UMAGIRI
   
Play titles Keisei Haru no Tori  In Japanese
Sanzen Ry˘ Kogane no Kurairi  In Japanese
Sanzen Ry˘ Haru no Komahiki  In Japanese
Common title Umagiri  In Japanese
Authors Tatsuoka Mansaku (tatesakusha)
Chikamatsu Tokus˘, Nagawa Shimesuke I (sakusha)
History

Tatsuoka Mansaku's drama "Keisei Haru no Tori" was premiered in the 1st lunar month of 1794, in ďsaka at the Kado no Shibai [more details]. It was famous for its "Umagiri" scene in which a young samurai slayed a horseman to steal a horse holding 3000 ry˘ in a wooden chest. The hero of this scene was meant to be Matsudaira Ch˘shichir˘, (most likely) the son of Tokugawa Tadanaga who was forced to commit seppuku by his elder brother Tokugawa Iemitsu, the 3rd Tokugawa Shogun! In order to avoid the strict censorship by the ruling Tokugawa shogunate, the playwrights used the Taik˘ki sekai with Matsudaira Ch˘shichir˘ being turned into Oda Sanshichir˘ Nobutaka, the son of Oda Nobunaga (Oda Harunaga in the drama). In October 1898, the "Umagiri" scene was turned into an independent drama which was entitled "Sanzen Ry˘ Kogane no Kurairi" and which was staged in T˘kyo at the Miyatoza. In this drama, the hero was finally Matsudaira Ch˘shichir˘! It was played by Ichimura Kakitsu VI. Later, this role became an important role of the Kataoka clan and it was included in the Kataoka Jűnishű collection of roles. In January 2014, there was the premiere at the National Theatre of "Sanzen Ry˘ Haru no Komahiki", a revival with new elements of Tatsuoka Mansaku's 1794 drama "Keisei Haru no Tori" in which the hero was Oda Sanshichir˘ Nobutaka, not Matsudaira Ch˘shichir˘ [more details].

Structure

The original drama "Keisei Haru no Tori" was in 7 acts, divided into 23 scenes. "Sanzen Ry˘ Haru no Komahiki" was in 6 acts, divided into 9 scenes.

Key words Kataoka Jűnishű
Kii
Mashiba Hisayoshi
Matsudaira Ch˘shichir˘
Oda Harunaga
ďsaka-j˘
Ry˘
Seppuku
Sh˘ya
Tachimawari
Tokugawa Iemitsu
Tokugawa Tadanaga
Umagiri
Summary

The "Umagiri" scene in "Keisei Haru no Tori"

The scene is set at the Yamato Bridge in Sumiyoshi in ďsaka. A group of robbers are fighting against a horseman around his horse, which is carrying a chest containing 3000 ry˘. This money has been donated by Mashiba Hisayoshi to a temple on Mount K˘ya in the Kii province in honor of the first anniversary of the death of the warlord Oda Harunaga. The robbers defeat the horseman and start to lead away the horse and its treasure. Suddenly, coming from out of nowhere, a black-clad man appears on stage and orders them to hand over the 3000 ry˘. The robbers attack him but he kills them all. A group of Hisayoshi's officers appear on stage and discover that the samurai is none other than Oda Harunaga's son Oda Sanshichir˘ Nobutaka. The officers agree that he has the right to take the money away as it was donated to commemorate his father's memory. Nobutaka leaves with the horse and the 3000 ry˘. He will give the money to his loyal friend the lumber wholesaler Tarosuke, who financially sacrificed himself to pay back the heavy debts contracted by Nobutaka because of his life of dissipation in the pleasures quarters.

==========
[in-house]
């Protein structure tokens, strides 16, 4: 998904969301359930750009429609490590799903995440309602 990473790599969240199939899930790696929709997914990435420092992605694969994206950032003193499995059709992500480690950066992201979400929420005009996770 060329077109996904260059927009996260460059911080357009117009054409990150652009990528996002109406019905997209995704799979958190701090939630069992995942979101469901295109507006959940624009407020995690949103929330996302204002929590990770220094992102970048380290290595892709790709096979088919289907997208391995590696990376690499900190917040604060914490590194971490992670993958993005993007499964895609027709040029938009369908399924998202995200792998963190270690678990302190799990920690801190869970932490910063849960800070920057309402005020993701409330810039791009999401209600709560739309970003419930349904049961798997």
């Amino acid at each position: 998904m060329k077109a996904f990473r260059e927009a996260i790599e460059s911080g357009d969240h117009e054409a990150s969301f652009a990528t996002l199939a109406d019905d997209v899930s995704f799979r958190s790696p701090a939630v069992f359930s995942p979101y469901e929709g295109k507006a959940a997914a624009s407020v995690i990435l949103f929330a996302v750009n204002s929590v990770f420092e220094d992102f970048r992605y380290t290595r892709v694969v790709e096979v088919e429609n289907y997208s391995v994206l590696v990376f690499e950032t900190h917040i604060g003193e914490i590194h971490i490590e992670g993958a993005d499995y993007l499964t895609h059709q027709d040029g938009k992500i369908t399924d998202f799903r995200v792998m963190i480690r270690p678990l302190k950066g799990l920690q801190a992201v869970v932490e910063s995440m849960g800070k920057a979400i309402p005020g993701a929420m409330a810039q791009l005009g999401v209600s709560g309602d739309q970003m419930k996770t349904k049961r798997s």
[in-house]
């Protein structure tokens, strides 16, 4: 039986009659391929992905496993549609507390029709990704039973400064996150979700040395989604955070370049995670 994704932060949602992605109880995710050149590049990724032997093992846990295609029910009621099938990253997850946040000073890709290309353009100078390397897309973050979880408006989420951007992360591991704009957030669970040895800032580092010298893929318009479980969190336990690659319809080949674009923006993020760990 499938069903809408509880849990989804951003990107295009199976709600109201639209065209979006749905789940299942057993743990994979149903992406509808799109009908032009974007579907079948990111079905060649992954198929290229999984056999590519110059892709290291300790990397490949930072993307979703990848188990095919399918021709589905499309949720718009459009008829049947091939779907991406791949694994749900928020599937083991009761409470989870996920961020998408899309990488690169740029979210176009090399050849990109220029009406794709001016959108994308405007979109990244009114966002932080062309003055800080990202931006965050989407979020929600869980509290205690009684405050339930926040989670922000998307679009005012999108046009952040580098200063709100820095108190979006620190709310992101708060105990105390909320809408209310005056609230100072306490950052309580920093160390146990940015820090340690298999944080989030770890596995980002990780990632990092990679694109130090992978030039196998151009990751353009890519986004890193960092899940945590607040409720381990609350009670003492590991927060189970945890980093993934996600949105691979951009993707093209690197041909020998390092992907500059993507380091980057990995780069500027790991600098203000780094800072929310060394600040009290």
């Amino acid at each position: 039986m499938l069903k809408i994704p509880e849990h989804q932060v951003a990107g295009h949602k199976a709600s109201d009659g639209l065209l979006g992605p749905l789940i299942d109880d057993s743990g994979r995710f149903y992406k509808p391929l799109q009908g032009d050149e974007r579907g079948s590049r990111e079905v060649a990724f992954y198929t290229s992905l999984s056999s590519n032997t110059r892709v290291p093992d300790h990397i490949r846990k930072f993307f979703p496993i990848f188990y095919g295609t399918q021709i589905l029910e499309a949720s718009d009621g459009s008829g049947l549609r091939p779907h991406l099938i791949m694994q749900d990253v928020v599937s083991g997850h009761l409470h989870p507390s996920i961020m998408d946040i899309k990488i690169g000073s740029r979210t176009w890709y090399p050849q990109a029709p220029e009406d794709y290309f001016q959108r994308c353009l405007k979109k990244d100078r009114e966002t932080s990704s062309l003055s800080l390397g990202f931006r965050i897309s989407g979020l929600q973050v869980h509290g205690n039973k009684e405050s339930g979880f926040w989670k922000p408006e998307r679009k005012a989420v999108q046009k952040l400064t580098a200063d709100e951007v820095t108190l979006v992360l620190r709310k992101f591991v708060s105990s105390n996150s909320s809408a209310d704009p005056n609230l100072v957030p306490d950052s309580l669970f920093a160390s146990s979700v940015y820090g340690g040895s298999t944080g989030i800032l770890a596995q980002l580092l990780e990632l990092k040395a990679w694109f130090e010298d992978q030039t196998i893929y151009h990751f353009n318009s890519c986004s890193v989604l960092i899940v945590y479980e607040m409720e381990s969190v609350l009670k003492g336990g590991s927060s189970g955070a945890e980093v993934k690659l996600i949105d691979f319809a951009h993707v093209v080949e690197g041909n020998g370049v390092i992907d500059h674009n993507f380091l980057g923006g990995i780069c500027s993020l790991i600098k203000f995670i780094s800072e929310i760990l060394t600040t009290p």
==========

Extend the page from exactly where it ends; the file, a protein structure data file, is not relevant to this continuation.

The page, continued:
The "Umagiri" scene in "Sanzen Ry˘ Kogane no Kurairi"

As the scene opens at the Yamato Bridge in Sumiyoshi in ďsaka, several townspeople are talking about the passing of a horse carrying a big wooden chest containing a large sum of money. There are 3000 ry˘ in the chest and this money is being sent to the ďsaka Castle by Tokugawa Iemitsu, the Lord of Kii.

The hero of this scene is Matsudaira Ch˘shichir˘, the son of Tokugawa Tadanaga, the younger brother of Iemitsu. Since the seppuku of his father, the house of Matsudaira has been descending in power, with Tokugawa Iemitsu ascending to supremacy. Ch˘shichir˘ holds a bitter grudge against Iemitsu, who forced his father to commit seppuku. He has frequented the pleasures quarters to comfort his tortured mind, wasting time and money with courtesans. His funds have quickly dwindled. He is now poor and roams the country living like a vagabond. He has heard the rumor about the passing of the 3000 ry˘ of cash belonging to Iemitsu, loaded on horse-back.

Matsudaira Ch˘shichir˘, seeing an opportunity to secure the urgently needed money, waits for and accosts the horse and its retinue on the Yamato Bridge. He shouts that this horse and its chest belong to him. Then, he cuts down the horseman with a single slash. The head guard Denkur˘ comes forward. This is followed by a confusing tachimawari and finally Denkur˘ is killed by Ch˘shichir˘.

Just then, the sh˘ya Tarosuke, a former servant of Ch˘shichir˘, comes running from the hanamichi and recognizes his former master. A large company of warriors arrive. Tarosuke informs them that the offender is their late Lord's son Matsudaira Ch˘shichir˘. They all sit on the ground and apologize, each announcing his name. They are Nagai Jinzaemon, Hayashi Shinrokur˘, Imai Chűrokur˘, Aoki Sakon, Komabayashi T˘zaemon, Wada Kyűnoshin, Hattori Hy˘bu and Igarashi Shuzen. Ch˘shichir˘ explains to all of them that since his father's death, he has been roaming around the country. Being desperately in need of money, he will keep the 3000 ry˘. They all agree and tell him to use the money for his pleasure. Ch˘shichir˘ hits the horse and is about to move away, opening his fan for the final pose, while the curtain closes the scene.

The actors Nakayama Ichiz˘ and Ichikawa Danjűr˘ VIII playing the roles of the sh˘ya Tokuemon and Oda Sanshichir˘ Nobutaka in the "Umagiri" scene of the drama "Kozotte Kuruwa Mimasu no Datezome", which was staged in the 1st lunar month of 1853 at the Nakamuraza (print made by Utagawa Toyokuni III)

More pictures with Kataoka Nizaemon XII taken in 1936

 
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